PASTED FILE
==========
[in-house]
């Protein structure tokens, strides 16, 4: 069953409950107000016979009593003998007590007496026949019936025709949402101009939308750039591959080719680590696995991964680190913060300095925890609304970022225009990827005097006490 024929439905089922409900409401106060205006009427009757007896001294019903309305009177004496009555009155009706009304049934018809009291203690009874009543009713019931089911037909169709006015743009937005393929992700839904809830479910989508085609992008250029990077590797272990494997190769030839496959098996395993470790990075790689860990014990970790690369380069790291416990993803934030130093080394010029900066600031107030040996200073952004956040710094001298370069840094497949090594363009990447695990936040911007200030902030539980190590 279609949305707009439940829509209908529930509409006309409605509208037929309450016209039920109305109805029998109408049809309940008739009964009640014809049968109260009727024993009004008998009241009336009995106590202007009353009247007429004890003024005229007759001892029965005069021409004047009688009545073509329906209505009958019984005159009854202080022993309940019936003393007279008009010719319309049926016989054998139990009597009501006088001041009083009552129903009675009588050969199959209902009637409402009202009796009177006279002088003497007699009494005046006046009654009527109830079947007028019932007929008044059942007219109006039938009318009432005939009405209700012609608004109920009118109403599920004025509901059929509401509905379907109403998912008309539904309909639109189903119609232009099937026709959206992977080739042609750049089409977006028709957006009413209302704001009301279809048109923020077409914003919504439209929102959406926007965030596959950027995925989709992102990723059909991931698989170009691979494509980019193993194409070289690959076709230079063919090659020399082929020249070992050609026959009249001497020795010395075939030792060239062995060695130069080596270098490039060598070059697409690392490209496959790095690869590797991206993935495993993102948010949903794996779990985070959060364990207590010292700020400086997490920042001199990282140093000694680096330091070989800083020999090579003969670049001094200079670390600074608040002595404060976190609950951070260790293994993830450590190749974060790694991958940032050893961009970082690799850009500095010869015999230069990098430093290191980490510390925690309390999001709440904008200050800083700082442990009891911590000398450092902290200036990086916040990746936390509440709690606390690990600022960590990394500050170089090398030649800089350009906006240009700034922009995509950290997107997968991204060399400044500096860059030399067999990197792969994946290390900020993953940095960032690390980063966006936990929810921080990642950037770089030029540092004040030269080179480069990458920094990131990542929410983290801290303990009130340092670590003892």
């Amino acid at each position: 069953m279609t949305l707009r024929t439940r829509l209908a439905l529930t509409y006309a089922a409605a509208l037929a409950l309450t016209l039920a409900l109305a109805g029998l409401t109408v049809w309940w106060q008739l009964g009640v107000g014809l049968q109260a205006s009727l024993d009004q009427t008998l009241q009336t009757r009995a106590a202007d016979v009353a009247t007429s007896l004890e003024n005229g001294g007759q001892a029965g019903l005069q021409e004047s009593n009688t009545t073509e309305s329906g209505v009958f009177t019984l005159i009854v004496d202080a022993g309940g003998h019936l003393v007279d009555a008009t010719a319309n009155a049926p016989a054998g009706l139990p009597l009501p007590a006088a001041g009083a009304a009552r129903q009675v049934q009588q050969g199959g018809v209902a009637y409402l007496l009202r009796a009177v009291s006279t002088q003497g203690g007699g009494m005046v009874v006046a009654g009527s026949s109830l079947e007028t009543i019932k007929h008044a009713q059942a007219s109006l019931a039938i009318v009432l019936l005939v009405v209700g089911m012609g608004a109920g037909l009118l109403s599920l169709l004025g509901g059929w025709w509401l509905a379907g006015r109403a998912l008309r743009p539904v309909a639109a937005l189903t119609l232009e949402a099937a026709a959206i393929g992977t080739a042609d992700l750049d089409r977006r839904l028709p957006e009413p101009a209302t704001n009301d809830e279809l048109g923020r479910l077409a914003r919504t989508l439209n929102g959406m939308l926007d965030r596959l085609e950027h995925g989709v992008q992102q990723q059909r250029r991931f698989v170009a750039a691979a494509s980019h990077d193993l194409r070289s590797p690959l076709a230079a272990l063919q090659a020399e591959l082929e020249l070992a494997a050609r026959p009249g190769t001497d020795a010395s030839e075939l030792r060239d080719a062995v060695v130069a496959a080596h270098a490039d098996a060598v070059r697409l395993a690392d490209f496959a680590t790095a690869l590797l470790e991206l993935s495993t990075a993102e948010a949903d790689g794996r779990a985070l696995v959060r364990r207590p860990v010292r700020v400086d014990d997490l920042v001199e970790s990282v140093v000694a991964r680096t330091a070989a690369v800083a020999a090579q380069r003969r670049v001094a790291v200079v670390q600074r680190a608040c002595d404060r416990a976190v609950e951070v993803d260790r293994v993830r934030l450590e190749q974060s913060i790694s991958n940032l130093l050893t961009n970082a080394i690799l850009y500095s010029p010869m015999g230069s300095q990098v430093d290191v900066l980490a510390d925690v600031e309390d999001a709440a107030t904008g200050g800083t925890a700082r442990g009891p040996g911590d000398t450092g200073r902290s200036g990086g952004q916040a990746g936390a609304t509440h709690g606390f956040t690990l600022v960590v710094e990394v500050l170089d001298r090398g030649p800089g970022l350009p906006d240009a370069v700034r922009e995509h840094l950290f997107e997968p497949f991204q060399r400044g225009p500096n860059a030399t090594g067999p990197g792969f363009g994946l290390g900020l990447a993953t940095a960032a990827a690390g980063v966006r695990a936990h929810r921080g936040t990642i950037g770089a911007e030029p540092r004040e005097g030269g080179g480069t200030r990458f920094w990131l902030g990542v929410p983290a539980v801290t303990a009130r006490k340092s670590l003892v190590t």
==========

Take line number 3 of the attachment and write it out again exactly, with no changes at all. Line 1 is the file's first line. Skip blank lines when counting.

């Amino acid at each position: 069953m279609t949305l707009r024929t439940r829509l209908a439905l529930t509409y006309a089922a409605a509208l037929a409950l309450t016209l039920a409900l109305a109805g029998l409401t109408v049809w309940w106060q008739l009964g009640v107000g014809l049968q109260a205006s009727l024993d009004q009427t008998l009241q009336t009757r009995a106590a202007d016979v009353a009247t007429s007896l004890e003024n005229g001294g007759q001892a029965g019903l005069q021409e004047s009593n009688t009545t073509e309305s329906g209505v009958f009177t019984l005159i009854v004496d202080a022993g309940g003998h019936l003393v007279d009555a008009t010719a319309n009155a049926p016989a054998g009706l139990p009597l009501p007590a006088a001041g009083a009304a009552r129903q009675v049934q009588q050969g199959g018809v209902a009637y409402l007496l009202r009796a009177v009291s006279t002088q003497g203690g007699g009494m005046v009874v006046a009654g009527s026949s109830l079947e007028t009543i019932k007929h008044a009713q059942a007219s109006l019931a039938i009318v009432l019936l005939v009405v209700g089911m012609g608004a109920g037909l009118l109403s599920l169709l004025g509901g059929w025709w509401l509905a379907g006015r109403a998912l008309r743009p539904v309909a639109a937005l189903t119609l232009e949402a099937a026709a959206i393929g992977t080739a042609d992700l750049d089409r977006r839904l028709p957006e009413p101009a209302t704001n009301d809830e279809l048109g923020r479910l077409a914003r919504t989508l439209n929102g959406m939308l926007d965030r596959l085609e950027h995925g989709v992008q992102q990723q059909r250029r991931f698989v170009a750039a691979a494509s980019h990077d193993l194409r070289s590797p690959l076709a230079a272990l063919q090659a020399e591959l082929e020249l070992a494997a050609r026959p009249g190769t001497d020795a010395s030839e075939l030792r060239d080719a062995v060695v130069a496959a080596h270098a490039d098996a060598v070059r697409l395993a690392d490209f496959a680590t790095a690869l590797l470790e991206l993935s495993t990075a993102e948010a949903d790689g794996r779990a985070l696995v959060r364990r207590p860990v010292r700020v400086d014990d997490l920042v001199e970790s990282v140093v000694a991964r680096t330091a070989a690369v800083a020999a090579q380069r003969r670049v001094a790291v200079v670390q600074r680190a608040c002595d404060r416990a976190v609950e951070v993803d260790r293994v993830r934030l450590e190749q974060s913060i790694s991958n940032l130093l050893t961009n970082a080394i690799l850009y500095s010029p010869m015999g230069s300095q990098v430093d290191v900066l980490a510390d925690v600031e309390d999001a709440a107030t904008g200050g800083t925890a700082r442990g009891p040996g911590d000398t450092g200073r902290s200036g990086g952004q916040a990746g936390a609304t509440h709690g606390f956040t690990l600022v960590v710094e990394v500050l170089d001298r090398g030649p800089g970022l350009p906006d240009a370069v700034r922009e995509h840094l950290f997107e997968p497949f991204q060399r400044g225009p500096n860059a030399t090594g067999p990197g792969f363009g994946l290390g900020l990447a993953t940095a960032a990827a690390g980063v966006r695990a936990h929810r921080g936040t990642i950037g770089a911007e030029p540092r004040e005097g030269g080179g480069t200030r990458f920094w990131l902030g990542v929410p983290a539980v801290t303990a009130r006490k340092s670590l003892v190590t």